As Wikipedia and at least one answer on this site suggest, the name stylometry encompasses certain techniques to determine authorship of text. Although stylometry itself appears to require a certain amount of expertise, I conjecture that an average reader of a piece of text could make an unscientific guess as to the text's author if the reader were familiar with other texts known to have the same author. I refer here not only to "famous" texts ("that sounds like Shakespeare") but also to much more mundane texts such as e-mail correspondence.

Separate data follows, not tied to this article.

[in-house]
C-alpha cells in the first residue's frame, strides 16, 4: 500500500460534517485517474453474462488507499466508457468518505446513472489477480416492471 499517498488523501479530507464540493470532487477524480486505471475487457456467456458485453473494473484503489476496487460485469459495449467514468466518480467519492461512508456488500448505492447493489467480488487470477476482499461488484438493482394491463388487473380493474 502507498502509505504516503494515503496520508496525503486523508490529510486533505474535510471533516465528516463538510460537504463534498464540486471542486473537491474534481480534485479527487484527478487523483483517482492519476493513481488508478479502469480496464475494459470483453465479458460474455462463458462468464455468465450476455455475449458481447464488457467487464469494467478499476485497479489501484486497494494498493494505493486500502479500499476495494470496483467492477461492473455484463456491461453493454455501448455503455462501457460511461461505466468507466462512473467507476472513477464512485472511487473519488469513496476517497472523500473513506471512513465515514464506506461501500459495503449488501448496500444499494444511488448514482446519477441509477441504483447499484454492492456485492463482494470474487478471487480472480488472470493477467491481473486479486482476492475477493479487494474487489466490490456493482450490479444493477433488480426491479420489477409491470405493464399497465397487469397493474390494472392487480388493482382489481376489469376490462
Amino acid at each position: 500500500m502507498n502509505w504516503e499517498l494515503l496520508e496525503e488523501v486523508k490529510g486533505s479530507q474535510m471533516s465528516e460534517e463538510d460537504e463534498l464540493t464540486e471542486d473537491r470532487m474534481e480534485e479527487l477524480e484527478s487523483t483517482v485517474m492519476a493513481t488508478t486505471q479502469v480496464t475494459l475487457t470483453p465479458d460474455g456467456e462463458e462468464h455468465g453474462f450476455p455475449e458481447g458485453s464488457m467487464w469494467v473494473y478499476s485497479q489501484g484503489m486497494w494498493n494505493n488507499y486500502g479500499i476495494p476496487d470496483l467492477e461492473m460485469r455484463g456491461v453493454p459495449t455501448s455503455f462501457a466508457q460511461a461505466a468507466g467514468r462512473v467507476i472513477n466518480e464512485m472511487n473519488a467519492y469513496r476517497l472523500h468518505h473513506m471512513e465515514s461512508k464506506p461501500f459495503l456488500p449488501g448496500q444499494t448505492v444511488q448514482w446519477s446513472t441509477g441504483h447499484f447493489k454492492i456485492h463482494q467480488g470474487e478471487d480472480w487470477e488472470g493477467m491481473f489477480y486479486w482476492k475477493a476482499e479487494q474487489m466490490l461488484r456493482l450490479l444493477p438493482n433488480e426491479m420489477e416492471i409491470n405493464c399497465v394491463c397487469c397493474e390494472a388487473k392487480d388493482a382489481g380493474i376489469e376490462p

Are there techniques known to enable an author to incorporate ideas of his or her choice in an English-language text while disguising the authorship of the text? If so, what techniques exist? Do these techniques work with the casual reader, the more technical processes of stylometry, or both?
After posting this question, I found an interesting academic paper on this exact subject. The paper does not indicate that any particular method of attack was used, as the participants in the study were not linguists. I am more interested in what the authors call obfuscation attacks than imitation attacks, but answers pertaining to either are fine.